Curious about what the different figures on the totem pole represent?  The six figures – the eagle, the bear, the two men with locked arms, the lumberman, the beaver, and the six interlocking figures, represent the history of Port Ludlow.

The top figure is an eagle which is reflective of the area before human habitation.
The bear, the second figure, portrays the ancestors of the local S’Klallam tribe.
The two men with locked arms, on the third figure, are Andrew Jackson Pope and Frederic Talbot who owned the sawmill in Port Ludlow that was in operation from 1852 to 1935.
The fourth figure, the lumberman, portrays the era of the Port Ludlow sawmill.
The beaver is representative of the building phase of Pope Resources, now Westharbor Homes.
The base of the totem pole has the six interlocking figures which represents the people and community of Port Ludlow.

To honor the restoration of the Totem Pole a potlatch celebration will be held on July 4th.

To attend the potlatch celebration please call the
Fireside Restaurant at 360-437-7412 to make your reservation. 

Wednesday, June 3, 2015

Group Events at The Resort

Every year The Resort hosts a wide variety of corporate groups, social events, weddings, overnight retreats, team building activities, golf tournaments, and much more.

Our Sales Department works diligently to ensure that all groups enjoy their stay in Port Ludlow down to the last detail.

We were so pleased that two groups below took to their own blogs to write about their group event at The Resort.

Read more about their experiences by clicking the links below.




Wednesday, May 27, 2015

Cider and Pizza Sundays at Finnriver Farm

It has been argued that beer and pizza make the perfect combination, but I would have to disagree. It is definitely cider and pizza, to be specific - Finnriver cider and Dented Buoy’s pizza.

One of our favorite weekend traditions has begun again for the season - woodfired pizza and cider Sundays at Finnriver Farm. From 12-6pm every Sunday people gather in the covered pavilion to enjoy live music and the tastes of woodfired pizza and craft hard cider. A fun day at the farm for children and adults alike.


The staff is inviting and knowledgeable. The cider tasting room is open daily where you can learn more and try the many varieties of cider Finnriver crafts, including Habanero, Black Currant and Pear, and Dented Bouy can adjust their pizzas for both gluten-free and vegan diets. 

After you eat or while you wait for your pizza you can walk the farm appreciating both the beautiful gardens and animals. After I ordered my pizza, the green leaf topped with local veggies including spinach and garlic scapes and Mt. Townsend cheese, I strolled through the 33-acre, organic farm greeted by the farm dogs along the way. I enjoyed the sounds of chickens clucking and watching the pigs play in the mud. Produce fields were filled with heads of lettuce and I found myself looking forward to “u-pick” blueberry season.

By the time I got back to the pavilion my pizza was ready. I paired it with the tart and refreshing Cranberry Rosehip cider and sat back and enjoyed the sights of the Chimacum Valley. Cider and pizza Sundays at Finnriver last till the beginning of October and I know I will be back many more Sundays before then.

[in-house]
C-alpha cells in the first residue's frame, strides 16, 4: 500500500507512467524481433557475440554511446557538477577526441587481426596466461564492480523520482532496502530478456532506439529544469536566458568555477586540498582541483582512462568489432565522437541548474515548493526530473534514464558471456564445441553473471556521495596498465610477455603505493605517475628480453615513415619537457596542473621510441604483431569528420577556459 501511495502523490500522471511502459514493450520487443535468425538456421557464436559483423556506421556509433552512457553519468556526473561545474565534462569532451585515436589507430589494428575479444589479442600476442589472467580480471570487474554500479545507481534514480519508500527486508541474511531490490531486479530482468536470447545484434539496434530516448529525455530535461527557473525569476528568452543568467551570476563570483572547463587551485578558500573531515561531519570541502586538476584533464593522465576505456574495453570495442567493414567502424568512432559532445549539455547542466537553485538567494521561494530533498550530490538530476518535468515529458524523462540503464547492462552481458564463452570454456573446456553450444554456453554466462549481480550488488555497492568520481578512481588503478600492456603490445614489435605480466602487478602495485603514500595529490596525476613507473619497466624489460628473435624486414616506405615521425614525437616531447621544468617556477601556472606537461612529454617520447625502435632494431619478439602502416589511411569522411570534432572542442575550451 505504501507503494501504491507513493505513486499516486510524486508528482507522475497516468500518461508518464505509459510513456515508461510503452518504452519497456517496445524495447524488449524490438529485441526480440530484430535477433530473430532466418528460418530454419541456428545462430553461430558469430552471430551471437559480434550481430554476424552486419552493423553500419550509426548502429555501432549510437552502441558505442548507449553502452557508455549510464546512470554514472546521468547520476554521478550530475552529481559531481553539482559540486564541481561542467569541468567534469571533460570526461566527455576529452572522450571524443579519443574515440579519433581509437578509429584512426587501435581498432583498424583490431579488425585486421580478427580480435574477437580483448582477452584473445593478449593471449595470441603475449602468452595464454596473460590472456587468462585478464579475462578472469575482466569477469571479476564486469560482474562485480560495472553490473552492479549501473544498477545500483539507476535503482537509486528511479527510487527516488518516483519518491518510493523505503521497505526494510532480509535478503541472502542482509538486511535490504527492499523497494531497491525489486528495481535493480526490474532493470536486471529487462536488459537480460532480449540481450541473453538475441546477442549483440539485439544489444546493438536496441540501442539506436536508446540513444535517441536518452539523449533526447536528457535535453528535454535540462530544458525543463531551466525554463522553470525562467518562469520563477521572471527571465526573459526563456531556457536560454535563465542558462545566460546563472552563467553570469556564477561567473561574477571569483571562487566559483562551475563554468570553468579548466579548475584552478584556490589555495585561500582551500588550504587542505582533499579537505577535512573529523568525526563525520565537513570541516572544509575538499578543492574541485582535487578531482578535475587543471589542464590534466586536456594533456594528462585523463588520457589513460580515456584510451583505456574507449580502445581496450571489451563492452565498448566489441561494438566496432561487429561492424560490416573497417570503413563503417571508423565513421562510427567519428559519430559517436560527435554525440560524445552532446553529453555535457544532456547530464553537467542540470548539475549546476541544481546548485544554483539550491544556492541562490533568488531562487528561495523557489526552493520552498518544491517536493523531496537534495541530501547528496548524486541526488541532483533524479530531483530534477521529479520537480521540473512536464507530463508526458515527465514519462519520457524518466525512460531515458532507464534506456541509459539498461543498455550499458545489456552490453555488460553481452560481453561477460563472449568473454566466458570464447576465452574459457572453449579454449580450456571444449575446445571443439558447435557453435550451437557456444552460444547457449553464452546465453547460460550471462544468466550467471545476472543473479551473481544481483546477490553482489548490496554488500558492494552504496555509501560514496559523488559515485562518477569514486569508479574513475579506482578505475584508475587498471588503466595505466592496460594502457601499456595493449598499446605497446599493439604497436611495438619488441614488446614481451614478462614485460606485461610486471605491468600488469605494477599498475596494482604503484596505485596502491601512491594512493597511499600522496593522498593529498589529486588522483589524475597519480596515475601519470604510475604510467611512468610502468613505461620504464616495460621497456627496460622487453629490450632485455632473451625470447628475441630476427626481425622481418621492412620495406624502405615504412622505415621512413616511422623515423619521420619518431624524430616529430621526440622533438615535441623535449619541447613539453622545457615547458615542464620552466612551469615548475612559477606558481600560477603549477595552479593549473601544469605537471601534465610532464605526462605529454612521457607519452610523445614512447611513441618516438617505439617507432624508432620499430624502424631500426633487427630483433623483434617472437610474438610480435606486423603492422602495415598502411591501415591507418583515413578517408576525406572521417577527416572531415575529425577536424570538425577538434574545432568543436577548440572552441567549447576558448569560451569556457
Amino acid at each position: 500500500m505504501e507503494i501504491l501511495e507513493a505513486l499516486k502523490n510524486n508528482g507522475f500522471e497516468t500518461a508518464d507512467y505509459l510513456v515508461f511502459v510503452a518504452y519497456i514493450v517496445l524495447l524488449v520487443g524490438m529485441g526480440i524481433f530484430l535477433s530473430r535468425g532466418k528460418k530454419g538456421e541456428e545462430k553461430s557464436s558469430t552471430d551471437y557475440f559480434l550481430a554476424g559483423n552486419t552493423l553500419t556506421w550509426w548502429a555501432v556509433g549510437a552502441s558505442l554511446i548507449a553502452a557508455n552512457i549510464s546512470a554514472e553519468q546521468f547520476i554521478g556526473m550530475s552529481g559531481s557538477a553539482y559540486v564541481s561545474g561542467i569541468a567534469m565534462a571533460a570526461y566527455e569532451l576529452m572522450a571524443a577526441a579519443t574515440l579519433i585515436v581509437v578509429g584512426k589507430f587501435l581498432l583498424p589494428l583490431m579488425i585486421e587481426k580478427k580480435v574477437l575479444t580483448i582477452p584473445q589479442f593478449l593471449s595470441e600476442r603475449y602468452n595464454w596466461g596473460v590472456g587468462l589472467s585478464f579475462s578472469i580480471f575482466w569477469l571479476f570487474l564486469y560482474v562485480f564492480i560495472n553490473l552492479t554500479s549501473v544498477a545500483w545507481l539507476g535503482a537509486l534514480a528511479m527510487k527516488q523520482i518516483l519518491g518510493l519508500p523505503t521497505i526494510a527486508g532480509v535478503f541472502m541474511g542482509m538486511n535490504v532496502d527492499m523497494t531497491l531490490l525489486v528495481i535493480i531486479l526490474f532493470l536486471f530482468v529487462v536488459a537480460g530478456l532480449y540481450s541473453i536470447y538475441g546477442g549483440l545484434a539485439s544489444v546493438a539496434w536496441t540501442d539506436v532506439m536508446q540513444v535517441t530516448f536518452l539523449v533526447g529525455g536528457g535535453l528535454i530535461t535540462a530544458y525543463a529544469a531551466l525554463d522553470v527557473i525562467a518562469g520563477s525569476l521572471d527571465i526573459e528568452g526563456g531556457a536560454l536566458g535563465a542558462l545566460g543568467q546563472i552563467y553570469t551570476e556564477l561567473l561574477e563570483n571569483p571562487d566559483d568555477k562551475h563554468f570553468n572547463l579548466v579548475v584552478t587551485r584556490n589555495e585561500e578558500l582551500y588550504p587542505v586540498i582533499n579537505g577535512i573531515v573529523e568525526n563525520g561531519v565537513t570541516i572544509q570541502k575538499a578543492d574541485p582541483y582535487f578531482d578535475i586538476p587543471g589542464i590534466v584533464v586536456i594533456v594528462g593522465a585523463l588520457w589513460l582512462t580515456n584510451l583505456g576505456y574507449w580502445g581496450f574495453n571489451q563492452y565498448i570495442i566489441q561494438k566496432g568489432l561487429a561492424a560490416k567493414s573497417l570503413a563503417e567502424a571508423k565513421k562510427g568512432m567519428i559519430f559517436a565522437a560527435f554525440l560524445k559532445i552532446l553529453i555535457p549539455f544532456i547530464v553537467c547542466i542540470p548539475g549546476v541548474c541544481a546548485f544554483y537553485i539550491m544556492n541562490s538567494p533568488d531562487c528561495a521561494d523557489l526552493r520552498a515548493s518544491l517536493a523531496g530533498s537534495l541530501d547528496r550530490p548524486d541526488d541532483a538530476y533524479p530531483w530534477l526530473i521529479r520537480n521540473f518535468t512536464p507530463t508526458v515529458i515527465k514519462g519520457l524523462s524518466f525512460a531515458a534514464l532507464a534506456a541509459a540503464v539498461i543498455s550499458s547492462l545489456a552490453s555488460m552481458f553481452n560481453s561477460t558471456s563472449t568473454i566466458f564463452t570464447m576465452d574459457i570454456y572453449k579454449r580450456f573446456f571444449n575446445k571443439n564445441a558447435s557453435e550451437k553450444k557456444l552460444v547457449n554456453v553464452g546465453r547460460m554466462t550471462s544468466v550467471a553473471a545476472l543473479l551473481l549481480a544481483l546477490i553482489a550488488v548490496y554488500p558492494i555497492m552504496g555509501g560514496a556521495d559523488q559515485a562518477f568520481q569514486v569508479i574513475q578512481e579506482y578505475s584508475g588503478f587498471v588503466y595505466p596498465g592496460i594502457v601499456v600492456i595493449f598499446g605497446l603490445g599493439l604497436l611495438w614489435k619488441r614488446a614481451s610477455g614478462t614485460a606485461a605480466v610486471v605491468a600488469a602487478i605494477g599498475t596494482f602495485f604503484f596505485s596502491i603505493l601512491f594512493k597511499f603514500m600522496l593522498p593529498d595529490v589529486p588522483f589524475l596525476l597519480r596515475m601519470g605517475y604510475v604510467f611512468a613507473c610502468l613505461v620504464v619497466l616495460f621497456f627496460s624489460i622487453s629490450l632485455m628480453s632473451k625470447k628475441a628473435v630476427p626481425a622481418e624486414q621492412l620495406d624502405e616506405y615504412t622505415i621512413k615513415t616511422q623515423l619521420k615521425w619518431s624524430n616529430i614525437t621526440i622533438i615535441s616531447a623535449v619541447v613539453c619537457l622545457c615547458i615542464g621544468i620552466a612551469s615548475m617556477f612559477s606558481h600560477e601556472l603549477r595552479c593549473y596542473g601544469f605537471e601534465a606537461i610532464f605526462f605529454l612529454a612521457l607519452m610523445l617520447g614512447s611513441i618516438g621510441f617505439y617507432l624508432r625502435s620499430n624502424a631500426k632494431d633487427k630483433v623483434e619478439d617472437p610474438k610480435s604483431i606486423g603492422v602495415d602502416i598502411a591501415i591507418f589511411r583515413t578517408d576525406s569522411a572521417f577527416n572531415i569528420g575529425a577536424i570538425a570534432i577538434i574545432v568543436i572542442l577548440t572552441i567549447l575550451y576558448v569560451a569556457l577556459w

The cider tasting room at the farm is open daily from 12-5pm and Finnriver cider and produce and Dented Buoy’s pizza is sold at the Port Townsend Farmers Market on Saturdays.

Finnriver farm is located at 142 Barn Swallow Road in Chimacum. 

Wednesday, May 20, 2015

It's All Here

The great weather we’ve been having reminds us how lucky we are to stay and play in Port Ludlow.

The sun is shining on the water, flowers are in bloom, boating season has begun, golfers are in full swing, many of our favorite fruits and vegetables are back in season, and nature and wildlife are abundant.

Remember, it’s all here...







Wednesday, May 13, 2015

Opening Day at the Port Ludlow Marina

Did you make it for the Opening Day at the Port Ludlow Marina?


The atmosphere around the Marina was full of enthusiasm and excitement for the upcoming boating season. The boats were adorned with flags and the sun glistened on the water. Children, adults, and dogs alike were enjoying the great weather - you just can’t beat 73 degree weather in early May.

The ceremony kicked off as bagpipes played and the Port Ludlow Yacht Club members filed in around the Marina Pavilion. “Amazing Grace” played on the bagpipes and between the music and beautiful views of the Olympic Mountains and the Marina, I know I wasn’t the only one with tears in my eyes.

The Port Ludlow Yacht Club recognized members who have crossed the bar and introduced new members and their boats. Each new yacht club member was gifted champagne to christen their boats. After the flags were raised, past and present Commodores and Yacht Club Officers were recognized, and the cannon was fired - it was time to go down to the docks.

Each new yacht club member and their boat were inducted with a champagne toast and champagne was poured on the boats to acknowledge their debut.

The Commodore anchored his boat in the middle of Port Ludlow Bay as boats left their slips and made their way around the Marina to the Commodore. From the Totem Pole at Burner Point to picnic tables at the Marina residents, guests, and fellow boaters enjoyed watching the parade of boats.

The Opening Day ceremony was filled with tradition and excitement for the upcoming boating season, we hope to see you out on the water soon.


Interested in mooring your boat the Marina or becoming a Port Ludlow Yacht Club member?

The Marina can accommodate boats up to 200' with
amenities including 30/50 amp shore power, ValTech Marine Fuel, and stationary and portable pump-out services.


The Port Ludlow Yacht Club currently has approximately 150 members who participate in cruise, race, and social functions yearly.  In addition to joining the Port Ludlow boating community including social events and access to the Club’s “Wreck Room”, you also receive reciprocal moorage in over 100 yacht clubs in Washington, Oregon, California, and Canada.